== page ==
updated DIC 16, 2008
posted by CalvoViejo
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"Cansado / cansada" is an adjective, and it has to agree with the gender of the person or thing that modifies.
"Hambre" is a feminine noun, and it has to stay like that always. Other nouns that apply to sexual beings can change for males and females: gato / gata (male cat / female cat), profesor / profesora, but not all of these nouns change.

updated DIC 16, 2008
posted by lazarus1907
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in a basic sentence what comes first, the subject or the noun''?

Aaron T. said:

You wouldn't use tenga, unless you were using the subjunctive but if you don't know what the subjunctive is then don't worry about it right now. Use "tengo".And, I'm not sure if the "e" at the end of "hambre"(hunger) switches at all.Anyways, if the word that is describing you (like cansada) has the vowel at the end that does change with feminine/masculant then if it is describing you(Like... "Estoy cansada.[I'm tired.]" vs. "Está cansado.[He's tired.]") then you should change the ending vowel to "a". But remember, some words are tricky and sometimes don't change like you think they should.Also, if I'm even the slightest bit wrong with anything someone please correct me.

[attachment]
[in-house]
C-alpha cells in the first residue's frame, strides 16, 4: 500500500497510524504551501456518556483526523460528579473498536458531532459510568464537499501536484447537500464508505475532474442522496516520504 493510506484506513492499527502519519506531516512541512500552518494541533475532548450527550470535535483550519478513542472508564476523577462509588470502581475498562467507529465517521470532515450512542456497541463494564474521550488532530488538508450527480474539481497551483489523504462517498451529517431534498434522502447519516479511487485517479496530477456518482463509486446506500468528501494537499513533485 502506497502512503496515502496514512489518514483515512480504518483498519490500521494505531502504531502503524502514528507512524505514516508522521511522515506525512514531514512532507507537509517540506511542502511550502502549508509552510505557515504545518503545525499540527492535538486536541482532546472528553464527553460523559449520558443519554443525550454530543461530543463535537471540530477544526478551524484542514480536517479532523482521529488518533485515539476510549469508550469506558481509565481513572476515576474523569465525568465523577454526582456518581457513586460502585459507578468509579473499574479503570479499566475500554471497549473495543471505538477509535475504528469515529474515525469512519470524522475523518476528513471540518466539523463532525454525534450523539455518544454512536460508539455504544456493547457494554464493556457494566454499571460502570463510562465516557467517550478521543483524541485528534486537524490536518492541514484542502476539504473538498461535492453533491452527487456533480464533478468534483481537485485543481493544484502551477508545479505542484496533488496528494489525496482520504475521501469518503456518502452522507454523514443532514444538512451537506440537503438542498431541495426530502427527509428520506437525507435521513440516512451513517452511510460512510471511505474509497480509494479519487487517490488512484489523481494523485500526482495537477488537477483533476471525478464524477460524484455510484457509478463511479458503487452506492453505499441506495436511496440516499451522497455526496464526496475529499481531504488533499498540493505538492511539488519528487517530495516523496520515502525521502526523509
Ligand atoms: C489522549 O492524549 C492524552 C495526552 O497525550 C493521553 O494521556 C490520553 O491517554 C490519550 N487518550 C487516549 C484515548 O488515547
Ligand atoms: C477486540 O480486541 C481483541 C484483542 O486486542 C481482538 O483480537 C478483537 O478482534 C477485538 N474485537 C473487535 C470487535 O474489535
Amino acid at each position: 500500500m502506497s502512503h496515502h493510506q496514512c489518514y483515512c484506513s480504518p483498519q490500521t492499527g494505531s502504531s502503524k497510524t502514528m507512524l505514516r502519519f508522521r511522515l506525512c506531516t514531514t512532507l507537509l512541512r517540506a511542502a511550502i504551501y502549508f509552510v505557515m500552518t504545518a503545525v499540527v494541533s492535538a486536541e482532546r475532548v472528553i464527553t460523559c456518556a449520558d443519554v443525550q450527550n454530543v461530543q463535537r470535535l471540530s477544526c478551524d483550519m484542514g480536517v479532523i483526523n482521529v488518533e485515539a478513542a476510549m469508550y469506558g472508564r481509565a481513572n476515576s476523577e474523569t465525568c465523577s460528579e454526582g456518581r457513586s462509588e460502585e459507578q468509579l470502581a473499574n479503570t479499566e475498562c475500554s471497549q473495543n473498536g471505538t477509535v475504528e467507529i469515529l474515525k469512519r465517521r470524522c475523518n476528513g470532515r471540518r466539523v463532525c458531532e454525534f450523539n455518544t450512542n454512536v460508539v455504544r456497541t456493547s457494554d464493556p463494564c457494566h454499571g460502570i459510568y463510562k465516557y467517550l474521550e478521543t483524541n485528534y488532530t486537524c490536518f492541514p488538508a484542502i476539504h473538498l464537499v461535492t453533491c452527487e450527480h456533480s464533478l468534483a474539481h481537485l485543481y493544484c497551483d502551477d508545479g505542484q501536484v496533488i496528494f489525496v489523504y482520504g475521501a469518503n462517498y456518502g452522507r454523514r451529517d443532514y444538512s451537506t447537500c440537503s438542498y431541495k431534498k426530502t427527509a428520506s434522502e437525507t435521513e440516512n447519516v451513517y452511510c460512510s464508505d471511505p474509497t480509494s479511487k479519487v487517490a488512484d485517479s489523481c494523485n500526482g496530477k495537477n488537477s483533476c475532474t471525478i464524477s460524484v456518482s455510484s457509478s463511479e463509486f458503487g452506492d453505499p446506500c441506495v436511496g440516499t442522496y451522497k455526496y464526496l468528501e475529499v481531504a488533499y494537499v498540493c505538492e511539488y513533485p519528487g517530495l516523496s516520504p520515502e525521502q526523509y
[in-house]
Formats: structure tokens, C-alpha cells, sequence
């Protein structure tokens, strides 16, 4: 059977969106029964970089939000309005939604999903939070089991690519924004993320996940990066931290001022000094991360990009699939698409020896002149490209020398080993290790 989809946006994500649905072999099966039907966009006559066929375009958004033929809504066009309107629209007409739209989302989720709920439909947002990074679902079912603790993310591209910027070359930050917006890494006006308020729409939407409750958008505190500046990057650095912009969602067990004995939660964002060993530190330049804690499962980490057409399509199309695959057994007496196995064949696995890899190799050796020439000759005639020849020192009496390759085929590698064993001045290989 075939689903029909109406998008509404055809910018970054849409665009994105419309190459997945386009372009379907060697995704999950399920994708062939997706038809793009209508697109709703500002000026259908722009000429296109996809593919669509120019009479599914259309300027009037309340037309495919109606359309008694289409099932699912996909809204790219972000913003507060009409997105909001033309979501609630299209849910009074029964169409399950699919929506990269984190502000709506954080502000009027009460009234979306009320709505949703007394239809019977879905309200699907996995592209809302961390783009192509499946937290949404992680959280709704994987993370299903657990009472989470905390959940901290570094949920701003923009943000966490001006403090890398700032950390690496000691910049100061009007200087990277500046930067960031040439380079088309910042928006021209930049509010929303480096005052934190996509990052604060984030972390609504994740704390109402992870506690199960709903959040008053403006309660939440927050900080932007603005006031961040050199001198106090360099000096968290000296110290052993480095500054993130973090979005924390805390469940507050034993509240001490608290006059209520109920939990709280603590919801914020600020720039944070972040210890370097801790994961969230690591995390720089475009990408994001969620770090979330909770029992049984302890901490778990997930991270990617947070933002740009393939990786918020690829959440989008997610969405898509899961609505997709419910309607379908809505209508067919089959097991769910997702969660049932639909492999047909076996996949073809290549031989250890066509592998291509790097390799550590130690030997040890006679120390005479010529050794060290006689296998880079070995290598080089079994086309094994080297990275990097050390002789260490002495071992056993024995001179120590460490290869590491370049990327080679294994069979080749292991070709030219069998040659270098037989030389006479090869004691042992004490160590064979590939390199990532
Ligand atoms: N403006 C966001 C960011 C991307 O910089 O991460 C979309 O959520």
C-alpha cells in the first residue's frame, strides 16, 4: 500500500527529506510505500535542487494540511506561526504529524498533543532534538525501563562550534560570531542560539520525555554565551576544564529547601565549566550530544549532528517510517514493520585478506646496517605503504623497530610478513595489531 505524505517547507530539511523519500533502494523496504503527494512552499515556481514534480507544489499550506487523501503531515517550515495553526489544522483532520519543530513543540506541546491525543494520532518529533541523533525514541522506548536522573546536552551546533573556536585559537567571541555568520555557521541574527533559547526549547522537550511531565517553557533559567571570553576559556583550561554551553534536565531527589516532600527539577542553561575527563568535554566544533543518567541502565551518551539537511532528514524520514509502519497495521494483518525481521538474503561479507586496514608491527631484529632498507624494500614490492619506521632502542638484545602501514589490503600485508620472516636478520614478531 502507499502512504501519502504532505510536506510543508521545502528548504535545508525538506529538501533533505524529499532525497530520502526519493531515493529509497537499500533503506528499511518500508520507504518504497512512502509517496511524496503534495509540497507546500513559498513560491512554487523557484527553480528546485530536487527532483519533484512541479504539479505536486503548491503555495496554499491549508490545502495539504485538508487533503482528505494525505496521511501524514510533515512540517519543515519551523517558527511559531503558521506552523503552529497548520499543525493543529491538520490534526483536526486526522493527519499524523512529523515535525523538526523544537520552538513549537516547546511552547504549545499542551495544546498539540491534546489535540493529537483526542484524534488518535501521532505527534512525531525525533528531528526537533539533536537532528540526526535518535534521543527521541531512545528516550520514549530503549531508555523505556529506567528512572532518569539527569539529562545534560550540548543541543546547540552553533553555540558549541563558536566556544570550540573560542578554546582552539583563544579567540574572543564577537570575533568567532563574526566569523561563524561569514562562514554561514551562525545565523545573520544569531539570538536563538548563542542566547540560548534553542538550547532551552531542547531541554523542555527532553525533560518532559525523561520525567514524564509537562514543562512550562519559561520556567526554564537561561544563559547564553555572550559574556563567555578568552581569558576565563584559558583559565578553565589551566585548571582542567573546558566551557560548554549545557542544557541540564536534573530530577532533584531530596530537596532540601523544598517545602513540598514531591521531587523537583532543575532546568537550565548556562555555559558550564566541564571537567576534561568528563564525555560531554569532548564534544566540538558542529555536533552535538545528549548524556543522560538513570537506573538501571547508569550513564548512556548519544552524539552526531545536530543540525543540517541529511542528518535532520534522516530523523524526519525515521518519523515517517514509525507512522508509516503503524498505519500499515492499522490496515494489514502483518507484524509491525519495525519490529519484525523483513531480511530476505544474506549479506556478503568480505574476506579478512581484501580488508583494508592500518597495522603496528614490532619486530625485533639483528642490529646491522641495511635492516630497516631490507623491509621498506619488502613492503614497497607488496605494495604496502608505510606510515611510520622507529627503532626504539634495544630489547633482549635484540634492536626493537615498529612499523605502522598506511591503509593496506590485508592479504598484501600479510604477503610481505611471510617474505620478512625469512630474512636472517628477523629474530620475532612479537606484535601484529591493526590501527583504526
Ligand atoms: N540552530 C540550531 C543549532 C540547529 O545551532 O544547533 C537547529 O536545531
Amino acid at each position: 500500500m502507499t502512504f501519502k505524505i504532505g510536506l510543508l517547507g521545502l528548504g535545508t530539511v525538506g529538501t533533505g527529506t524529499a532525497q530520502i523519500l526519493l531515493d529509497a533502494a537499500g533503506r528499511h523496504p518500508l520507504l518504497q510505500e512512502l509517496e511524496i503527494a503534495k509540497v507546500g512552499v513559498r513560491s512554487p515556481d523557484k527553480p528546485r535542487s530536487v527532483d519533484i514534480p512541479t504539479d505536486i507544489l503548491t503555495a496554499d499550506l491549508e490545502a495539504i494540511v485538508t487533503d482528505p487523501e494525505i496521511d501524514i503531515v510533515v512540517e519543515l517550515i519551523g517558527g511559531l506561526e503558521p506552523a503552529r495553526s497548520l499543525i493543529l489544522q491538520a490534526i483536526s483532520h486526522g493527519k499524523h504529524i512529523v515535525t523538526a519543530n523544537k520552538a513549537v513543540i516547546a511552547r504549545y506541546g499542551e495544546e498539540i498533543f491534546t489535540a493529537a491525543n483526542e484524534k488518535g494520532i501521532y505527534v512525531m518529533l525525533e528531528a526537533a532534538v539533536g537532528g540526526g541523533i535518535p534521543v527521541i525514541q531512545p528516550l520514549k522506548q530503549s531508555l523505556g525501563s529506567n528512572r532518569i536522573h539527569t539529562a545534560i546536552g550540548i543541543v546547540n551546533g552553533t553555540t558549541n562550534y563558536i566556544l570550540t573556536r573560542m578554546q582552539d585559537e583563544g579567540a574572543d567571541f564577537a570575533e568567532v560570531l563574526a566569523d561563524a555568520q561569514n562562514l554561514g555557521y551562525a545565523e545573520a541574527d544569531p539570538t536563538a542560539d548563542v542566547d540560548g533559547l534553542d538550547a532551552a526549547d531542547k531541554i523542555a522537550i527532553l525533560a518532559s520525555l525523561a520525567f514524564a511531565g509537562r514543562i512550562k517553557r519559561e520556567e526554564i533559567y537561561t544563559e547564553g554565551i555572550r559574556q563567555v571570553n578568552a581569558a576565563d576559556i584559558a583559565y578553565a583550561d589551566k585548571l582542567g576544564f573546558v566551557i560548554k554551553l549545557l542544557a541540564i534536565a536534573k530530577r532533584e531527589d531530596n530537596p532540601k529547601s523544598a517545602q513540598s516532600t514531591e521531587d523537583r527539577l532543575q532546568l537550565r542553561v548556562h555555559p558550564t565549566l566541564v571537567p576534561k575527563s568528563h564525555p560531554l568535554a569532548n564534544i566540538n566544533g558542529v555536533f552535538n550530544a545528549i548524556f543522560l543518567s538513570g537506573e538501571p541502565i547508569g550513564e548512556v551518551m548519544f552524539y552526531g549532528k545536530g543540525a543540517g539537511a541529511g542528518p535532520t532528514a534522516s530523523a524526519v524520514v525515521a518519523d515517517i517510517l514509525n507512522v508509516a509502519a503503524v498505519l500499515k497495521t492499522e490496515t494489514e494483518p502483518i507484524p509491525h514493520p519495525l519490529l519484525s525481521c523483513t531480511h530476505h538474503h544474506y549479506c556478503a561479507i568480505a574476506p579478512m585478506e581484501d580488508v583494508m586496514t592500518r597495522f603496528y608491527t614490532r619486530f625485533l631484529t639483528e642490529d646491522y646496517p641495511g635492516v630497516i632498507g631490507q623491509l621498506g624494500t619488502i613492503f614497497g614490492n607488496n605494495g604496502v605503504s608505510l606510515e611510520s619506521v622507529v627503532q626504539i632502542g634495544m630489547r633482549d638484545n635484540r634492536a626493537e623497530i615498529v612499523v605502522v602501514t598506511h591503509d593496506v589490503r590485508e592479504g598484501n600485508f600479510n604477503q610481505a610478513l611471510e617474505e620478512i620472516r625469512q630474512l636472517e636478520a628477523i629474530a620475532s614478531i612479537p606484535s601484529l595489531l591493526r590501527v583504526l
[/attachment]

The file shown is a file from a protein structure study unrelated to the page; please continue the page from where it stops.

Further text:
>

updated DIC 15, 2008
posted by TAT
0
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You wouldn't use tenga, unless you were using the subjunctive but if you don't know what the subjunctive is then don't worry about it right now. Use "tengo".
And, I'm not sure if the "e" at the end of "hambre"(hunger) switches at all.

Anyways, if the word that is describing you (like cansada) has the vowel at the end that does change with feminine/masculant then if it is describing you(Like... "Estoy cansada.[I'm tired.]" vs. "Está cansado.[He's tired.]") then you should change the ending vowel to "a". But remember, some words are tricky and sometimes don't change like you think they should.

Also, if I'm even the slightest bit wrong with anything someone please correct me.

updated DIC 15, 2008
posted by Aaron T---